Thursday, October 14, 2010

DR. SHOCK'S HALLOWEENIE MOVIE OF THE DAY: QUATERMASS AND THE PIT (1967). In honour of the late Roy Ward Baker I decided to watch the third Hammer film adaptation of the celebrated BBC-TV science fiction serial.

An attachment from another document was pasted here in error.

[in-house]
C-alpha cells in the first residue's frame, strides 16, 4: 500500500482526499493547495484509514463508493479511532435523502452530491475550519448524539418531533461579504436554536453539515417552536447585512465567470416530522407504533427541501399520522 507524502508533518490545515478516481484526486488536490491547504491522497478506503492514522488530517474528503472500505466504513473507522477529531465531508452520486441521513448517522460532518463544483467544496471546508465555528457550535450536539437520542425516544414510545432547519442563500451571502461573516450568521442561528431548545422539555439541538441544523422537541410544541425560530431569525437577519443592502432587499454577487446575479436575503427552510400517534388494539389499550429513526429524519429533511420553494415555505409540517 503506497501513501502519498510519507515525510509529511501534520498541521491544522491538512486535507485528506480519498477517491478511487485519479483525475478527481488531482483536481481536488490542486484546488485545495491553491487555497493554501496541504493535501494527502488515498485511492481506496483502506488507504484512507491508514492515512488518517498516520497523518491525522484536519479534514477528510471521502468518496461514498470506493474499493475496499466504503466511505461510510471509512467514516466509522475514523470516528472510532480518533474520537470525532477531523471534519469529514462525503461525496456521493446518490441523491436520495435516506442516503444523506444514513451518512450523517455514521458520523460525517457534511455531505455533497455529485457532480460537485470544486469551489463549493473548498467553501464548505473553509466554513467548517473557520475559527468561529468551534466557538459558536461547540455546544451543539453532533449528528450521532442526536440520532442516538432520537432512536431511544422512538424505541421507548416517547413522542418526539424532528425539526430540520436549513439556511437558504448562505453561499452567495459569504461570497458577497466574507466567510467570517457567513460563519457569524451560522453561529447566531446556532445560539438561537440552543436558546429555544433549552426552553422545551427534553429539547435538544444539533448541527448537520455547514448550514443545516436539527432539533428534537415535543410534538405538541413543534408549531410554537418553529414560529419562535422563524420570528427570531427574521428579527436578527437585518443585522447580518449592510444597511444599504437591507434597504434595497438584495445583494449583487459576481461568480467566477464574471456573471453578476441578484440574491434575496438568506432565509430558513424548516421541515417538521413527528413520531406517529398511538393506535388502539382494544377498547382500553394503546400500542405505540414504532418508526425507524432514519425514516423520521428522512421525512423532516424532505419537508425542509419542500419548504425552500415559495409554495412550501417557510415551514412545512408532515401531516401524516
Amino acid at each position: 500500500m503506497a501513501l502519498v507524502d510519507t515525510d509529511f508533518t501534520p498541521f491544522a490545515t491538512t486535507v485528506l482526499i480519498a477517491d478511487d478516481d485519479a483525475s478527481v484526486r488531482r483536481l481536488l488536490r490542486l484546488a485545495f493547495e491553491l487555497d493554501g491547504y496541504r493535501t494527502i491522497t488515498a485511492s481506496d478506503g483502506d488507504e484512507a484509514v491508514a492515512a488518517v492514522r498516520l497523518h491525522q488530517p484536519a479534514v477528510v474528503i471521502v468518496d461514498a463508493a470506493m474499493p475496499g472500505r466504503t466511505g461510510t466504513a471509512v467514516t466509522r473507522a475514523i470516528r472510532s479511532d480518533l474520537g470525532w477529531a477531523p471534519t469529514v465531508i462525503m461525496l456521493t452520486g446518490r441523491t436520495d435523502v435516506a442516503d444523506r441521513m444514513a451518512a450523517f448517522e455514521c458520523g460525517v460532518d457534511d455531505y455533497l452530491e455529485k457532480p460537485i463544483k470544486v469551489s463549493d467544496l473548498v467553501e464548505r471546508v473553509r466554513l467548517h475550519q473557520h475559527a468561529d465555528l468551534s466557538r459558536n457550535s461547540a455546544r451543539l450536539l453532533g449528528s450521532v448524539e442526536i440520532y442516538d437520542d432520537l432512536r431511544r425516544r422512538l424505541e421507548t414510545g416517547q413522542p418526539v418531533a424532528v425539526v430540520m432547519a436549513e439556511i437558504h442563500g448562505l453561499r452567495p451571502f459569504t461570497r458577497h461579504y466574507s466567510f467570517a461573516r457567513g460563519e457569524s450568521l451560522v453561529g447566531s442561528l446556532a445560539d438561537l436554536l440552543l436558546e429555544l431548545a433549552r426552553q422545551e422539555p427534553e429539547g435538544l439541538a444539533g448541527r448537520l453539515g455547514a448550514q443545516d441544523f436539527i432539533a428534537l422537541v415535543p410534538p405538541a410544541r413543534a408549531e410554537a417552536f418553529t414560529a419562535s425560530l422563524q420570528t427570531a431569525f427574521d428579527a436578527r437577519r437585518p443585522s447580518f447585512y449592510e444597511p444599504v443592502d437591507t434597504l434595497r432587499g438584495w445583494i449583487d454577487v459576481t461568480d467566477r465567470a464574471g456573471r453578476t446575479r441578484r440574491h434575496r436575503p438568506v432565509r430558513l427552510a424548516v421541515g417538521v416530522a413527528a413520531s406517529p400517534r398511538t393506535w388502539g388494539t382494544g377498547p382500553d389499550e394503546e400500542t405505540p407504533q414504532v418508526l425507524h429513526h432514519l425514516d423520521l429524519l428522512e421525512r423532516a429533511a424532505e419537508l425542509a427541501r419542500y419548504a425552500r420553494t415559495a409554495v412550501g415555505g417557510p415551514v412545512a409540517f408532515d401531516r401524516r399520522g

Deep in the underground subway station in London's Hobb's Lane, workmen uncover the skeletal remains of mutated prehistoric apemen. Dr. Roney (James Donald) and Barbara Judd (Barbara Shelley) are called in to conduct and archaeological excavation of the site. Further digging uncovers what appears to be an unexploded bomb from the second world war. The bomb squad is called and, seeking expert (i.e. older) advice, the young UXB team leader summons the army's Colonel Breen (Julian Glover: looking much too young to be a WWII veteran) who is an expert on unexploded bombs. Tagging along with the martinet Colonel is Professor Quatermass (Andrew Keir) who has just had his beloved rocket program commandeered by the government in the guise of Colonel Breen. It soon becomes apparent that the object is definitely NOT a German missile (no matter how much the government favours the theory). An old time policeman takes Quatermass and Judd across the street to the derelict houses he knew as a boy and relates the strange stories of hauntings which caused the dwellings to become abandoned in the 20's. Strange scratches are seen on the walls and the spooked bobbie dashes out the front door in a panic. An old pre-war street sign is found under the current sign with the street's original spelling of "Hob's Lane". Barbara observes that it was a sort-of nickname for the Devil! Researching further, Barbara discovers that supernatural phenomena have been observed in the "troubled" area of Hob's Lane for centuries: strange noises, poltergeist activity and even sightings of small goblin-like demonic apparitions. Meanwhile, down below in the subway station, the object is revealed to be some sort of alien craft that is impervious to heat and all drills. Now that the ground has been disturbed, the ghastly sightings have begun again!